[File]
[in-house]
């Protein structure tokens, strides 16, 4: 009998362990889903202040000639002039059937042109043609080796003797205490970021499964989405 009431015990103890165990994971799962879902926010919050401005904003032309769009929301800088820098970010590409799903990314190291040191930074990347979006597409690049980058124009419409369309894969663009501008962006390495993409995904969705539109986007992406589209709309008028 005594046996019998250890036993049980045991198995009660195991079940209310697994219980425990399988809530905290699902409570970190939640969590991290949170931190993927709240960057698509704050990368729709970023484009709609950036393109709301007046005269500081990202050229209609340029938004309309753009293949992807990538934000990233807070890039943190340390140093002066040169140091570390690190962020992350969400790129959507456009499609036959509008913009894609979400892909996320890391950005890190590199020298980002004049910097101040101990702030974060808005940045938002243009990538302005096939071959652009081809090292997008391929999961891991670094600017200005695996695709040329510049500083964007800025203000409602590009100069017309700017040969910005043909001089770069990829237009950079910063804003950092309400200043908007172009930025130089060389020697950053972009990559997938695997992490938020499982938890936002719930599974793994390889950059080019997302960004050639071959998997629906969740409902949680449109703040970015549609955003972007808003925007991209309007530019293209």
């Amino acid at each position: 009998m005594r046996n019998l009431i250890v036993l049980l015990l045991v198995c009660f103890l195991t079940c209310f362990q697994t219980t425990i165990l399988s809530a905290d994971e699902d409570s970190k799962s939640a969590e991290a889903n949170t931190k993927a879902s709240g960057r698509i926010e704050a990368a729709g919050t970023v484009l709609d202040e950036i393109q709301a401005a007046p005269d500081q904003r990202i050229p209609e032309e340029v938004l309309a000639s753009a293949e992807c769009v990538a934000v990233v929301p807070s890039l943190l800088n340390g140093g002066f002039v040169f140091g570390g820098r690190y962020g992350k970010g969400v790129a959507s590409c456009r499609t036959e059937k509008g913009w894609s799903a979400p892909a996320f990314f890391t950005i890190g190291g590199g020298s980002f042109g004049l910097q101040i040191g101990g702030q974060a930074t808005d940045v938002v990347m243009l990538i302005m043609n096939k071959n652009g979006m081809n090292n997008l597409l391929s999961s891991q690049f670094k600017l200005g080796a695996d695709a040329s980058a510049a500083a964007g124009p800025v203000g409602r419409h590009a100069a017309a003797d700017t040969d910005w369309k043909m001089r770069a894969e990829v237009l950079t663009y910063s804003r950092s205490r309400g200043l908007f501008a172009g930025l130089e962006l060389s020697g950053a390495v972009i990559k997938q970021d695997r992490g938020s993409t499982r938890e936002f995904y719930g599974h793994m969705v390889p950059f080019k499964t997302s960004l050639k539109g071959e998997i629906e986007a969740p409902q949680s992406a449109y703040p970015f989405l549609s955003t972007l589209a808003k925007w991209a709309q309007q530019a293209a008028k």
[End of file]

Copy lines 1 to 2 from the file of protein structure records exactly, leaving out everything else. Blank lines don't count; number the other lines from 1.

[in-house]
């Protein structure tokens, strides 16, 4: 009998362990889903202040000639002039059937042109043609080796003797205490970021499964989405 009431015990103890165990994971799962879902926010919050401005904003032309769009929301800088820098970010590409799903990314190291040191930074990347979006597409690049980058124009419409369309894969663009501008962006390495993409995904969705539109986007992406589209709309008028 005594046996019998250890036993049980045991198995009660195991079940209310697994219980425990399988809530905290699902409570970190939640969590991290949170931190993927709240960057698509704050990368729709970023484009709609950036393109709301007046005269500081990202050229209609340029938004309309753009293949992807990538934000990233807070890039943190340390140093002066040169140091570390690190962020992350969400790129959507456009499609036959509008913009894609979400892909996320890391950005890190590199020298980002004049910097101040101990702030974060808005940045938002243009990538302005096939071959652009081809090292997008391929999961891991670094600017200005695996695709040329510049500083964007800025203000409602590009100069017309700017040969910005043909001089770069990829237009950079910063804003950092309400200043908007172009930025130089060389020697950053972009990559997938695997992490938020499982938890936002719930599974793994390889950059080019997302960004050639071959998997629906969740409902949680449109703040970015549609955003972007808003925007991209309007530019293209």